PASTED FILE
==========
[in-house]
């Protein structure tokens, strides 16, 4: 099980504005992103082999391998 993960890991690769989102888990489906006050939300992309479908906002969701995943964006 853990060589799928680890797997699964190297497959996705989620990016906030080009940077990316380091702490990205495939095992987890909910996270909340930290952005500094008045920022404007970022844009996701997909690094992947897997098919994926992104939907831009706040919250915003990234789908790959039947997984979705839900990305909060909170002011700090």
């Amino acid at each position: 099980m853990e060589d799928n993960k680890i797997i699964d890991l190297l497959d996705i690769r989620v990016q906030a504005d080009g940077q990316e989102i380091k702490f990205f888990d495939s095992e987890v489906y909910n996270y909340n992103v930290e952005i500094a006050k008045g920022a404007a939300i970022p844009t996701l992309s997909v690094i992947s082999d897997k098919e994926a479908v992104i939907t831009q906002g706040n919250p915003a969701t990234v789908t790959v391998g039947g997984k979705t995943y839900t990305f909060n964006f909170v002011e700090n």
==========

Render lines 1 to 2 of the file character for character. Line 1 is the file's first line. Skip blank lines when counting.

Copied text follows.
[in-house]
């Protein structure tokens, strides 16, 4: 099980504005992103082999391998 993960890991690769989102888990489906006050939300992309479908906002969701995943964006 853990060589799928680890797997699964190297497959996705989620990016906030080009940077990316380091702490990205495939095992987890909910996270909340930290952005500094008045920022404007970022844009996701997909690094992947897997098919994926992104939907831009706040919250915003990234789908790959039947997984979705839900990305909060909170002011700090």